The author does not frequently show up in these pages. But when she does, it is worth noting because she says things that matter, and that gets us thinking. In the case of this book she is stating the obvious, that there is no time to spare. But sometimes it is good that someone of her stature states it anyway. Thanks to National Public Radio (USA) for this review:
Ursula K. Le Guin’s mastery of fiction has remained so consistent throughout her decades-long career, it’s easy to overlook her accomplishments in other forms. Sure, she’s the author of iconic, award-winning science fiction novels such as 1969’s The Left Hand of Darkness and 1971’s The Lathe of Heaven, not to mention the beloved fantasy series The Earthsea Cycle, which began in 1968. But those distinct works share Le Guin’s firm grasp of poetic language, science, and history. Accordingly, she’s a brilliant poet, albeit a less recognized one. Even further down on her résumé are her wins as a nonfiction writer. Her 2016 collection of essays and reviews, Words Are My Matter, won the Hugo Award for Best Related Work in 2017, despite the fact that the book did not focus exclusively on science fiction — nor do her other nonfiction collections, including The Wave in the Mind from 2004 and now, No Time to Spare, a new book that assembles some of her most cogent ruminations on everything from gender politics to anthropology to, yes, science fiction and fantasy.
One of our most acclaimed and inventive authors of speculative fiction, specifically science fiction and fantasy, Le Guin has thought — and written — long and hard about genre. With her characteristic mix of wit and erudition, she dives into the definitions of science fiction and fantasy in “Genre: A Word Only a Frenchman Could Love,” her definitive statement on the subject. In the essay — which appears in Words Are My Matter but was originally a speech she delivered at a Public Library Association conference — Le Guin cites Virginia Woolf, Jorge Luis Borges, and the Bible in a sweeping, penetrating take on the way we categorize and prejudge everything from space opera to romance. Her takeaway (“There are many bad books. There are no bad genres.”) exemplifies her keen ability to boil down complex issues to their essence, even as she argues with nuance and grace.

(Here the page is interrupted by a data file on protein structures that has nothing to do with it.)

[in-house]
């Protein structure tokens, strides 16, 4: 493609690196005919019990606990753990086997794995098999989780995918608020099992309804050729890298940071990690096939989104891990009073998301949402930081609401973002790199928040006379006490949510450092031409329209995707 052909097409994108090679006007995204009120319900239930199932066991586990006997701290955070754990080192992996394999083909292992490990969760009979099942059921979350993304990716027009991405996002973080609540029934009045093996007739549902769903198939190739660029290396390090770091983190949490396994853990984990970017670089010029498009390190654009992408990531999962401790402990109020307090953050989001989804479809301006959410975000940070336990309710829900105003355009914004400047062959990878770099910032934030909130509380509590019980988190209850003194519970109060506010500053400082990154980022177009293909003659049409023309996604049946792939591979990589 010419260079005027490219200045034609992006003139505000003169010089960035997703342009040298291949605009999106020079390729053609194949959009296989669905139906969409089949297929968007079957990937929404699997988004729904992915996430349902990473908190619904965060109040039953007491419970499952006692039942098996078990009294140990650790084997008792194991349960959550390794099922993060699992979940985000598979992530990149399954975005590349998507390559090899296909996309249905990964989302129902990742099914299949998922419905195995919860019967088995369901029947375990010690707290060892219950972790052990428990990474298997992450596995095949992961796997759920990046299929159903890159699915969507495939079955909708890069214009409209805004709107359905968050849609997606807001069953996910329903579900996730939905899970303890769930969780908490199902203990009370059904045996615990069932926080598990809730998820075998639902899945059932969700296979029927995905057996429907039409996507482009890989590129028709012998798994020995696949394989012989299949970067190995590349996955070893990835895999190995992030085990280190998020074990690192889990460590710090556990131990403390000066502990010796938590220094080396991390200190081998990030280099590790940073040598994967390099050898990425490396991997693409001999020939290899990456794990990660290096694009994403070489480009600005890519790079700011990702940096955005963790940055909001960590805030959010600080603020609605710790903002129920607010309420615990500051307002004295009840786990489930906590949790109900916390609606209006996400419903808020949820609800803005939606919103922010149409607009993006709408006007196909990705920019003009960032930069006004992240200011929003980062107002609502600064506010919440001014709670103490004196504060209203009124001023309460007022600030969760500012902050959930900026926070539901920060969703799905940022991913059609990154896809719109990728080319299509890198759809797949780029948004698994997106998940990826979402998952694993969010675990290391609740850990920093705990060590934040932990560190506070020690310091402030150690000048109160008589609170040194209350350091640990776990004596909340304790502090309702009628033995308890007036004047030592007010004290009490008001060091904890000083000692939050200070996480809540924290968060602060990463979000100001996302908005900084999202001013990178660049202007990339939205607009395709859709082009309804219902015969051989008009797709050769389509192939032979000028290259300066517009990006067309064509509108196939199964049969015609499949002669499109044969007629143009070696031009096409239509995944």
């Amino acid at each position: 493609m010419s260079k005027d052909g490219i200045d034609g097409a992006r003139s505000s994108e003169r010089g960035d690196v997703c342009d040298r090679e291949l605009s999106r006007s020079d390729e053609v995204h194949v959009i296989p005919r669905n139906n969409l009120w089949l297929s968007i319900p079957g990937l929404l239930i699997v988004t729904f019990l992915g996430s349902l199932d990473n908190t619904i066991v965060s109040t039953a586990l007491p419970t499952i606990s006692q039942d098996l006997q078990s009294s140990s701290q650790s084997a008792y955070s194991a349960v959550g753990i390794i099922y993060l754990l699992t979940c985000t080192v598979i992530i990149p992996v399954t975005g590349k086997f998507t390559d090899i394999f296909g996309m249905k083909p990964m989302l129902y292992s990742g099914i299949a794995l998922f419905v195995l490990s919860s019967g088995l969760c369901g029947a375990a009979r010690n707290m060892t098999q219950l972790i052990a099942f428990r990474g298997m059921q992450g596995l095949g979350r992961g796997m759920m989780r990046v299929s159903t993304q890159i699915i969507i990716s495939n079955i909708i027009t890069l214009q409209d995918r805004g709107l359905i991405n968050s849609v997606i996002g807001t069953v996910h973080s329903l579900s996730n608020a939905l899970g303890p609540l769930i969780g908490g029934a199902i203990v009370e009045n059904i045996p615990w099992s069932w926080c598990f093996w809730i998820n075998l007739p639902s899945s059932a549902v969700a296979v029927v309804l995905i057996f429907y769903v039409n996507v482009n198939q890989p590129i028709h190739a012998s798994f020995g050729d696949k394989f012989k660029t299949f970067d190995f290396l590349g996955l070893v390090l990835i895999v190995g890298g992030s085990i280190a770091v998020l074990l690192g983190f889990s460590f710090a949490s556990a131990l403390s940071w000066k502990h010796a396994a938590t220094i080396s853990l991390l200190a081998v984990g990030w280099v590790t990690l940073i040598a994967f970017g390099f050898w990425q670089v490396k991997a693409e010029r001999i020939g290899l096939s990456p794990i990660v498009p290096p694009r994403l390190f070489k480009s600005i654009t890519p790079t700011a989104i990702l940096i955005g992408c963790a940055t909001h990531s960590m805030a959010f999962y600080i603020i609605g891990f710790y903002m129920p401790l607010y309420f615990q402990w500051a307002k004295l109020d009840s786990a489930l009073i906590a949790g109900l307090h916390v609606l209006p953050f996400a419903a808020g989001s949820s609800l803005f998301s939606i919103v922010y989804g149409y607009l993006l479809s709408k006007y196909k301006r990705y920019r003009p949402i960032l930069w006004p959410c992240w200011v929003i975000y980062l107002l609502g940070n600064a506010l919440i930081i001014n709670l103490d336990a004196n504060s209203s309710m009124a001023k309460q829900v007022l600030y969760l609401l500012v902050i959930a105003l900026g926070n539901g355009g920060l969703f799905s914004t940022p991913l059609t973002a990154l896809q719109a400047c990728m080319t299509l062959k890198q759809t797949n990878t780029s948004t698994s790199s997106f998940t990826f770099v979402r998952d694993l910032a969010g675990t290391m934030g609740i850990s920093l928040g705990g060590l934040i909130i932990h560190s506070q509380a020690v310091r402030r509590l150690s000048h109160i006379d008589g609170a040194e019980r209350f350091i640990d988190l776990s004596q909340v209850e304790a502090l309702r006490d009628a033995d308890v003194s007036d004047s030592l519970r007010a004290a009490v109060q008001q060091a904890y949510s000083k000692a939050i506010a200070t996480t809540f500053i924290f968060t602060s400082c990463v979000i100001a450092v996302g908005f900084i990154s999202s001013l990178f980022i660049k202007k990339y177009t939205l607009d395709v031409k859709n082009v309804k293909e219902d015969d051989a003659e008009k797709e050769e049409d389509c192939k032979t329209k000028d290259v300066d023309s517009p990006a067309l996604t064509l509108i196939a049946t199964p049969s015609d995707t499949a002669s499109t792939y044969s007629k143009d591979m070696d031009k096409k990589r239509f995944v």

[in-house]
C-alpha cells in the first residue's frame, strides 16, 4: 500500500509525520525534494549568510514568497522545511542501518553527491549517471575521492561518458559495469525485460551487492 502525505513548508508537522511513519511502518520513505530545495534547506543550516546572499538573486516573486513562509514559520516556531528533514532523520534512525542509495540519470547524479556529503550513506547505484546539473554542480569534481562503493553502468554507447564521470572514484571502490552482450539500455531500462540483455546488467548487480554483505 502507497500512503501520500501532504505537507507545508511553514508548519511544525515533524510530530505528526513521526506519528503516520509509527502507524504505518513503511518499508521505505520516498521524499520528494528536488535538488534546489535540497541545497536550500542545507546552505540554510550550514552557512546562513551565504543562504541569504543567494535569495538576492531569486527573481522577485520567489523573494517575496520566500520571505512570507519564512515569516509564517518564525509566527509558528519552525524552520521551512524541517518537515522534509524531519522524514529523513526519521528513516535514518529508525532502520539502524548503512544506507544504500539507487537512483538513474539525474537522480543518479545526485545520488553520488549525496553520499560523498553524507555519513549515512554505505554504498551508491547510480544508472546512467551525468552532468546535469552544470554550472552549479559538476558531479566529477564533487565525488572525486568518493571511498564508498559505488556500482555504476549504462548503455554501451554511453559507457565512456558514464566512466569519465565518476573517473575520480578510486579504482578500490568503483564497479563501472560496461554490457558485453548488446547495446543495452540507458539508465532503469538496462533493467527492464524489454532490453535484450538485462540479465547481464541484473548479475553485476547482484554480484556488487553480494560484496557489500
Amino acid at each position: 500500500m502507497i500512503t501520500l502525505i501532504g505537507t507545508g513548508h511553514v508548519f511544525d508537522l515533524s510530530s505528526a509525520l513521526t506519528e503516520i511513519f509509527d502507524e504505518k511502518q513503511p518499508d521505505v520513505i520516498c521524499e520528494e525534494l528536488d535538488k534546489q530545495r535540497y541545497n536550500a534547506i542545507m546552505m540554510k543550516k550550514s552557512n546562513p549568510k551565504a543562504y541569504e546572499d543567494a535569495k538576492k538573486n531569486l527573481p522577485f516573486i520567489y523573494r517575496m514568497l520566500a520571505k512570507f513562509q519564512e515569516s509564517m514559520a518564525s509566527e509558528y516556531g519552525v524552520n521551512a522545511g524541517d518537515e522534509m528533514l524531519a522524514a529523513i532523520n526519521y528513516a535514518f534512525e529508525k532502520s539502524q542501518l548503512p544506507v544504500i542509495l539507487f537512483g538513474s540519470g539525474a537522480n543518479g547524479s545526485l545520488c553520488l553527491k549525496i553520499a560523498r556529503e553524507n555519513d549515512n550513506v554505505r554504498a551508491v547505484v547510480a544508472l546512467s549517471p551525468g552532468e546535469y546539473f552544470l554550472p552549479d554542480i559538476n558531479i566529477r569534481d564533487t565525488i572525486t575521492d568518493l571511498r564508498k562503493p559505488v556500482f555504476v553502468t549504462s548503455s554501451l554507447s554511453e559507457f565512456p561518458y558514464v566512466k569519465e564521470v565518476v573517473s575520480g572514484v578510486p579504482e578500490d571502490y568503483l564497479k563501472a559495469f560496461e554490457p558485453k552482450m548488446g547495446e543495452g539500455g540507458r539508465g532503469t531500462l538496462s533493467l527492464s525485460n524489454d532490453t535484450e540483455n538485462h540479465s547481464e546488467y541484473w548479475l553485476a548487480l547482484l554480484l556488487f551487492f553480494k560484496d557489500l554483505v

Le Guin champions genre fiction — but not blindly. “It Doesn’t Have to Be the Way It Is” from No Time to Spare sharply examines the traditional function and substructure of fantasy literature, a place where “imagination and fundamentalism come into conflict.” Her point is that fantasy is not, as widely assumed, a form of fiction where anything goes. Uncertainty is an important building block in fantasy literature, but the genre largely fails when it has no internal causality. “It’s hard for me to imagine that anyone who likes science can dislike fantasy,” she says, and then — in a tactic she often employs — she uses that seeming paradox to illuminate the big truths, as she sees them, behind the philosophy of storytelling. At the same time, she’s not above rolling up her sleeves and geeking out, as she does in her The Wave in the Mind essay “Rhythmic Pattern in The Lord of the Rings” — which is just as joyously bookish as the title implies.
As strongly as genre factors into Le Guin’s nonfiction, so does gender. In the essay “Introducing Myself” from The Wave in the Mind, she ponders male and female pronouns, spinning the issue into a clever, biting thought experiment about body image, the force of language, and the fluidity of identity. It’s not a surprising position, considering that one of Le Guin’s most celebrated novels, The Left Hand of Darkness, dramatizes these same issues, only on an alien planet many centuries in the future. One of her most powerful qualities is her ability to frame contemporary concerns within the far-flung speculation of science fiction, but essays like No Time to Spare‘s “A Band of Brothers, a Stream of Sisters” highlights just how adept she is at writing about the real world. In the piece, she gauges female solidarity against male solidarity, measuring with a sociologist’s eye as well as a feminist’s. “Can women operate as women in a male institution without becoming imitation men?” she asks, solidifying a question that floats more subtly at the heart of her fiction…
Read the whole review here.